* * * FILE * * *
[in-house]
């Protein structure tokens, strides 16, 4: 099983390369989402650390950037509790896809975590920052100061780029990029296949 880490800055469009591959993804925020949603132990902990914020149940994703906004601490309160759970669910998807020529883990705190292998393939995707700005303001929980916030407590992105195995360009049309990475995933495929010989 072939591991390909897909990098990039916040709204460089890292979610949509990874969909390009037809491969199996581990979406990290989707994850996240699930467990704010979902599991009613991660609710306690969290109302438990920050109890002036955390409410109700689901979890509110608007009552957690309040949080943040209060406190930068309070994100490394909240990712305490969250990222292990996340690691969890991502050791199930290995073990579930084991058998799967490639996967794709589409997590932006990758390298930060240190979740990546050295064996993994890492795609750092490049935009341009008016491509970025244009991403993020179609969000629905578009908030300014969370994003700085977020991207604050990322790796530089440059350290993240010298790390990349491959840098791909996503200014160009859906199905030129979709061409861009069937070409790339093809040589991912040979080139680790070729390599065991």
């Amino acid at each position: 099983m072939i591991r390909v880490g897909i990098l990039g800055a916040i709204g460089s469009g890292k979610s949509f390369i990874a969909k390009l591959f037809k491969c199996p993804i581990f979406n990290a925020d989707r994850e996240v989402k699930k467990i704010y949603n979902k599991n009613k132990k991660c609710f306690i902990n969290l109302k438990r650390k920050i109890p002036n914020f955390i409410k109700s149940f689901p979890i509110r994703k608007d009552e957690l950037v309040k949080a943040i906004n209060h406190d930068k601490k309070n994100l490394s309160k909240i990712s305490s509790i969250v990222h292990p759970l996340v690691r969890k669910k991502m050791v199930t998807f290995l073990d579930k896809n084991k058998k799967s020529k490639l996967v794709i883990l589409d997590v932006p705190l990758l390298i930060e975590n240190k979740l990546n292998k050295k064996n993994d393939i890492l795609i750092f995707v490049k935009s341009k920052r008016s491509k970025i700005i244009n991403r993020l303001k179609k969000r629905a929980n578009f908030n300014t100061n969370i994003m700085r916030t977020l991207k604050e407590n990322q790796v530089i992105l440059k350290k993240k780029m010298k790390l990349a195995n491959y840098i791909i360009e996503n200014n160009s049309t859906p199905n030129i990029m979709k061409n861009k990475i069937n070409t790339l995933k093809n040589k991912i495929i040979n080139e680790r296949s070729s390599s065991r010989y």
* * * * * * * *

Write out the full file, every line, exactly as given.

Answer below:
[in-house]
């Protein structure tokens, strides 16, 4: 099983390369989402650390950037509790896809975590920052100061780029990029296949 880490800055469009591959993804925020949603132990902990914020149940994703906004601490309160759970669910998807020529883990705190292998393939995707700005303001929980916030407590992105195995360009049309990475995933495929010989 072939591991390909897909990098990039916040709204460089890292979610949509990874969909390009037809491969199996581990979406990290989707994850996240699930467990704010979902599991009613991660609710306690969290109302438990920050109890002036955390409410109700689901979890509110608007009552957690309040949080943040209060406190930068309070994100490394909240990712305490969250990222292990996340690691969890991502050791199930290995073990579930084991058998799967490639996967794709589409997590932006990758390298930060240190979740990546050295064996993994890492795609750092490049935009341009008016491509970025244009991403993020179609969000629905578009908030300014969370994003700085977020991207604050990322790796530089440059350290993240010298790390990349491959840098791909996503200014160009859906199905030129979709061409861009069937070409790339093809040589991912040979080139680790070729390599065991």
């Amino acid at each position: 099983m072939i591991r390909v880490g897909i990098l990039g800055a916040i709204g460089s469009g890292k979610s949509f390369i990874a969909k390009l591959f037809k491969c199996p993804i581990f979406n990290a925020d989707r994850e996240v989402k699930k467990i704010y949603n979902k599991n009613k132990k991660c609710f306690i902990n969290l109302k438990r650390k920050i109890p002036n914020f955390i409410k109700s149940f689901p979890i509110r994703k608007d009552e957690l950037v309040k949080a943040i906004n209060h406190d930068k601490k309070n994100l490394s309160k909240i990712s305490s509790i969250v990222h292990p759970l996340v690691r969890k669910k991502m050791v199930t998807f290995l073990d579930k896809n084991k058998k799967s020529k490639l996967v794709i883990l589409d997590v932006p705190l990758l390298i930060e975590n240190k979740l990546n292998k050295k064996n993994d393939i890492l795609i750092f995707v490049k935009s341009k920052r008016s491509k970025i700005i244009n991403r993020l303001k179609k969000r629905a929980n578009f908030n300014t100061n969370i994003m700085r916030t977020l991207k604050e407590n990322q790796v530089i992105l440059k350290k993240k780029m010298k790390l990349a195995n491959y840098i791909i360009e996503n200014n160009s049309t859906p199905n030129i990029m979709k061409n861009k990475i069937n070409t790339l995933k093809n040589k991912i495929i040979n080139e680790r296949s070729s390599s065991r010989y």